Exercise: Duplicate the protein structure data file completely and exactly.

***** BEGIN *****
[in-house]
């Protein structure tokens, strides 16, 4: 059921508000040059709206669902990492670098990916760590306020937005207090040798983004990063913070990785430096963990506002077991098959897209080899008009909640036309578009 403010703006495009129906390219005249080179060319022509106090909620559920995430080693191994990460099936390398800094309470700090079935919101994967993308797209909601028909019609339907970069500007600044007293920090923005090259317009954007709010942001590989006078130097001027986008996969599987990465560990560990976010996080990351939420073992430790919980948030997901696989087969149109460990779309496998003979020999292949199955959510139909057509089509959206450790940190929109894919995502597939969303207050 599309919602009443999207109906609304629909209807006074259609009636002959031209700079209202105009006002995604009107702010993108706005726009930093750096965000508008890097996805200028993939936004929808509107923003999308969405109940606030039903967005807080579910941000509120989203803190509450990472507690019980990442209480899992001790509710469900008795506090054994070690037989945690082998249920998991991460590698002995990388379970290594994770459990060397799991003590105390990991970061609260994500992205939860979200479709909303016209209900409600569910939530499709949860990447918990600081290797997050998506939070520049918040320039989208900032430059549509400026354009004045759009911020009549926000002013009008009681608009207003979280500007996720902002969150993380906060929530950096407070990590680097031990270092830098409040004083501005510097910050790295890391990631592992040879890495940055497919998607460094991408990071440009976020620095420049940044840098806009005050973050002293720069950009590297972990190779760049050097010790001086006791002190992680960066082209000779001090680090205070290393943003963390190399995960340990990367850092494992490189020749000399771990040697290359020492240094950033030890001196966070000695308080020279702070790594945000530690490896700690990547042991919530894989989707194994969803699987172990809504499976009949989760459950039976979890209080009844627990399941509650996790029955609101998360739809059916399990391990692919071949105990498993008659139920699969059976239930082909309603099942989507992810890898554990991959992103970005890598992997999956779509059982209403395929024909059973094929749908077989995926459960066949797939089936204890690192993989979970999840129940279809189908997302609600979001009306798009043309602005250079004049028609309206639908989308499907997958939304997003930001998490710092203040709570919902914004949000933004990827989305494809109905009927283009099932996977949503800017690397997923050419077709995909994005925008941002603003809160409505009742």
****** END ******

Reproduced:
[in-house]
């Protein structure tokens, strides 16, 4: 059921508000040059709206669902990492670098990916760590306020937005207090040798983004990063913070990785430096963990506002077991098959897209080899008009909640036309578009 403010703006495009129906390219005249080179060319022509106090909620559920995430080693191994990460099936390398800094309470700090079935919101994967993308797209909601028909019609339907970069500007600044007293920090923005090259317009954007709010942001590989006078130097001027986008996969599987990465560990560990976010996080990351939420073992430790919980948030997901696989087969149109460990779309496998003979020999292949199955959510139909057509089509959206450790940190929109894919995502597939969303207050 599309919602009443999207109906609304629909209807006074259609009636002959031209700079209202105009006002995604009107702010993108706005726009930093750096965000508008890097996805200028993939936004929808509107923003999308969405109940606030039903967005807080579910941000509120989203803190509450990472507690019980990442209480899992001790509710469900008795506090054994070690037989945690082998249920998991991460590698002995990388379970290594994770459990060397799991003590105390990991970061609260994500992205939860979200479709909303016209209900409600569910939530499709949860990447918990600081290797997050998506939070520049918040320039989208900032430059549509400026354009004045759009911020009549926000002013009008009681608009207003979280500007996720902002969150993380906060929530950096407070990590680097031990270092830098409040004083501005510097910050790295890391990631592992040879890495940055497919998607460094991408990071440009976020620095420049940044840098806009005050973050002293720069950009590297972990190779760049050097010790001086006791002190992680960066082209000779001090680090205070290393943003963390190399995960340990990367850092494992490189020749000399771990040697290359020492240094950033030890001196966070000695308080020279702070790594945000530690490896700690990547042991919530894989989707194994969803699987172990809504499976009949989760459950039976979890209080009844627990399941509650996790029955609101998360739809059916399990391990692919071949105990498993008659139920699969059976239930082909309603099942989507992810890898554990991959992103970005890598992997999956779509059982209403395929024909059973094929749908077989995926459960066949797939089936204890690192993989979970999840129940279809189908997302609600979001009306798009043309602005250079004049028609309206639908989308499907997958939304997003930001998490710092203040709570919902914004949000933004990827989305494809109905009927283009099932996977949503800017690397997923050419077709995909994005925008941002603003809160409505009742």